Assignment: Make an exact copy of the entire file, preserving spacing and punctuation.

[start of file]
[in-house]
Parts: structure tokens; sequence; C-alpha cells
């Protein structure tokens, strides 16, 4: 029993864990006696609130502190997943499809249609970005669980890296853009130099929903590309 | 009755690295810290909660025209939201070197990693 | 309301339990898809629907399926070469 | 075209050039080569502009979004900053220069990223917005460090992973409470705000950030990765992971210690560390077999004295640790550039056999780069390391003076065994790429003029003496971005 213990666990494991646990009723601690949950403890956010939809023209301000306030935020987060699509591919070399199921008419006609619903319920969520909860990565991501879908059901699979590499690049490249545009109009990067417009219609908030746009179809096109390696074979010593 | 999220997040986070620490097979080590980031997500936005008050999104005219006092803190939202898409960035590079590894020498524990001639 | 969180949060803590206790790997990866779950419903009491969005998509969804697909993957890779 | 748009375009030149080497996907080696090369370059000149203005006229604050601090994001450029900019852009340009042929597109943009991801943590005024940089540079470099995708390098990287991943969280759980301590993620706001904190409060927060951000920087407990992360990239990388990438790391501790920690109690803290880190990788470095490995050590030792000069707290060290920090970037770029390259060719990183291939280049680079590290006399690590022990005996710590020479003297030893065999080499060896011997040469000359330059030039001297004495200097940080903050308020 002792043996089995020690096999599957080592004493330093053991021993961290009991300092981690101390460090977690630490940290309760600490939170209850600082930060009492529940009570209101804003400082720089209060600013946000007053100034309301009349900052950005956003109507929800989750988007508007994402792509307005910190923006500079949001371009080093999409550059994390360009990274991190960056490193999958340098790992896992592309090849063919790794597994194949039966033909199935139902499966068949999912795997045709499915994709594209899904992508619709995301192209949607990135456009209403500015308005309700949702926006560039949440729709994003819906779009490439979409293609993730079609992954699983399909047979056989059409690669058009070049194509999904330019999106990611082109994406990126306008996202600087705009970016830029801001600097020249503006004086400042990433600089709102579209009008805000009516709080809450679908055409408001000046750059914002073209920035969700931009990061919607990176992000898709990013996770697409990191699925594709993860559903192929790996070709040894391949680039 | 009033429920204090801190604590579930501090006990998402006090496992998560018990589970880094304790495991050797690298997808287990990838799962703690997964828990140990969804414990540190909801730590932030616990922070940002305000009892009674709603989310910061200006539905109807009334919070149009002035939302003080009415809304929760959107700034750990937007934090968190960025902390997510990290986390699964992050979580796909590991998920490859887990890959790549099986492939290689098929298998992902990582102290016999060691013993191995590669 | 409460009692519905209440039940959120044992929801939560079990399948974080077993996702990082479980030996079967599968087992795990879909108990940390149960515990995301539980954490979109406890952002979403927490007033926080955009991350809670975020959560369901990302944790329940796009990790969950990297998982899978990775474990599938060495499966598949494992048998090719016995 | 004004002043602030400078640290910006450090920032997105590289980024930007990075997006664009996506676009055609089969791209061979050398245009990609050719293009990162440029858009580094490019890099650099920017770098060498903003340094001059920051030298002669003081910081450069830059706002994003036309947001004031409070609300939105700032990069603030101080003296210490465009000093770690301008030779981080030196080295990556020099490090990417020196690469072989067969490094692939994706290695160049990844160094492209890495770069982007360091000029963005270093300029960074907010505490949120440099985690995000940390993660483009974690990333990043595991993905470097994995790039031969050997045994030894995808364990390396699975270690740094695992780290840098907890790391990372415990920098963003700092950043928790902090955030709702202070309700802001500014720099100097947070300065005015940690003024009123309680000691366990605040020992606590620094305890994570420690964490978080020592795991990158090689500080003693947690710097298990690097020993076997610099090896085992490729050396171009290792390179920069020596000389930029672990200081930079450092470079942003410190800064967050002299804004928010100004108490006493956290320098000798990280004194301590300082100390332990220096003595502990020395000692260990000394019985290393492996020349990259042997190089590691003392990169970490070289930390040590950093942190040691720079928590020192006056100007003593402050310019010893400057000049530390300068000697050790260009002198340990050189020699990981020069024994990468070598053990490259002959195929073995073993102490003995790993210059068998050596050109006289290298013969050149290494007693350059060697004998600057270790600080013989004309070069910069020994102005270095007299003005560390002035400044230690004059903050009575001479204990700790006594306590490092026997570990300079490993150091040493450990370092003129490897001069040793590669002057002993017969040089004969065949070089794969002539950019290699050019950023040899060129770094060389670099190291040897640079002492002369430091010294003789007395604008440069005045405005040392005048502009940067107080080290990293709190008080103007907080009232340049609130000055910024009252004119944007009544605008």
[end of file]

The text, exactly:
[in-house]
Parts: structure tokens; sequence; C-alpha cells
């Protein structure tokens, strides 16, 4: 029993864990006696609130502190997943499809249609970005669980890296853009130099929903590309 | 009755690295810290909660025209939201070197990693 | 309301339990898809629907399926070469 | 075209050039080569502009979004900053220069990223917005460090992973409470705000950030990765992971210690560390077999004295640790550039056999780069390391003076065994790429003029003496971005 213990666990494991646990009723601690949950403890956010939809023209301000306030935020987060699509591919070399199921008419006609619903319920969520909860990565991501879908059901699979590499690049490249545009109009990067417009219609908030746009179809096109390696074979010593 | 999220997040986070620490097979080590980031997500936005008050999104005219006092803190939202898409960035590079590894020498524990001639 | 969180949060803590206790790997990866779950419903009491969005998509969804697909993957890779 | 748009375009030149080497996907080696090369370059000149203005006229604050601090994001450029900019852009340009042929597109943009991801943590005024940089540079470099995708390098990287991943969280759980301590993620706001904190409060927060951000920087407990992360990239990388990438790391501790920690109690803290880190990788470095490995050590030792000069707290060290920090970037770029390259060719990183291939280049680079590290006399690590022990005996710590020479003297030893065999080499060896011997040469000359330059030039001297004495200097940080903050308020 002792043996089995020690096999599957080592004493330093053991021993961290009991300092981690101390460090977690630490940290309760600490939170209850600082930060009492529940009570209101804003400082720089209060600013946000007053100034309301009349900052950005956003109507929800989750988007508007994402792509307005910190923006500079949001371009080093999409550059994390360009990274991190960056490193999958340098790992896992592309090849063919790794597994194949039966033909199935139902499966068949999912795997045709499915994709594209899904992508619709995301192209949607990135456009209403500015308005309700949702926006560039949440729709994003819906779009490439979409293609993730079609992954699983399909047979056989059409690669058009070049194509999904330019999106990611082109994406990126306008996202600087705009970016830029801001600097020249503006004086400042990433600089709102579209009008805000009516709080809450679908055409408001000046750059914002073209920035969700931009990061919607990176992000898709990013996770697409990191699925594709993860559903192929790996070709040894391949680039 | 009033429920204090801190604590579930501090006990998402006090496992998560018990589970880094304790495991050797690298997808287990990838799962703690997964828990140990969804414990540190909801730590932030616990922070940002305000009892009674709603989310910061200006539905109807009334919070149009002035939302003080009415809304929760959107700034750990937007934090968190960025902390997510990290986390699964992050979580796909590991998920490859887990890959790549099986492939290689098929298998992902990582102290016999060691013993191995590669 | 409460009692519905209440039940959120044992929801939560079990399948974080077993996702990082479980030996079967599968087992795990879909108990940390149960515990995301539980954490979109406890952002979403927490007033926080955009991350809670975020959560369901990302944790329940796009990790969950990297998982899978990775474990599938060495499966598949494992048998090719016995 | 004004002043602030400078640290910006450090920032997105590289980024930007990075997006664009996506676009055609089969791209061979050398245009990609050719293009990162440029858009580094490019890099650099920017770098060498903003340094001059920051030298002669003081910081450069830059706002994003036309947001004031409070609300939105700032990069603030101080003296210490465009000093770690301008030779981080030196080295990556020099490090990417020196690469072989067969490094692939994706290695160049990844160094492209890495770069982007360091000029963005270093300029960074907010505490949120440099985690995000940390993660483009974690990333990043595991993905470097994995790039031969050997045994030894995808364990390396699975270690740094695992780290840098907890790391990372415990920098963003700092950043928790902090955030709702202070309700802001500014720099100097947070300065005015940690003024009123309680000691366990605040020992606590620094305890994570420690964490978080020592795991990158090689500080003693947690710097298990690097020993076997610099090896085992490729050396171009290792390179920069020596000389930029672990200081930079450092470079942003410190800064967050002299804004928010100004108490006493956290320098000798990280004194301590300082100390332990220096003595502990020395000692260990000394019985290393492996020349990259042997190089590691003392990169970490070289930390040590950093942190040691720079928590020192006056100007003593402050310019010893400057000049530390300068000697050790260009002198340990050189020699990981020069024994990468070598053990490259002959195929073995073993102490003995790993210059068998050596050109006289290298013969050149290494007693350059060697004998600057270790600080013989004309070069910069020994102005270095007299003005560390002035400044230690004059903050009575001479204990700790006594306590490092026997570990300079490993150091040493450990370092003129490897001069040793590669002057002993017969040089004969065949070089794969002539950019290699050019950023040899060129770094060389670099190291040897640079002492002369430091010294003789007395604008440069005045405005040392005048502009940067107080080290990293709190008080103007907080009232340049609130000055910024009252004119944007009544605008």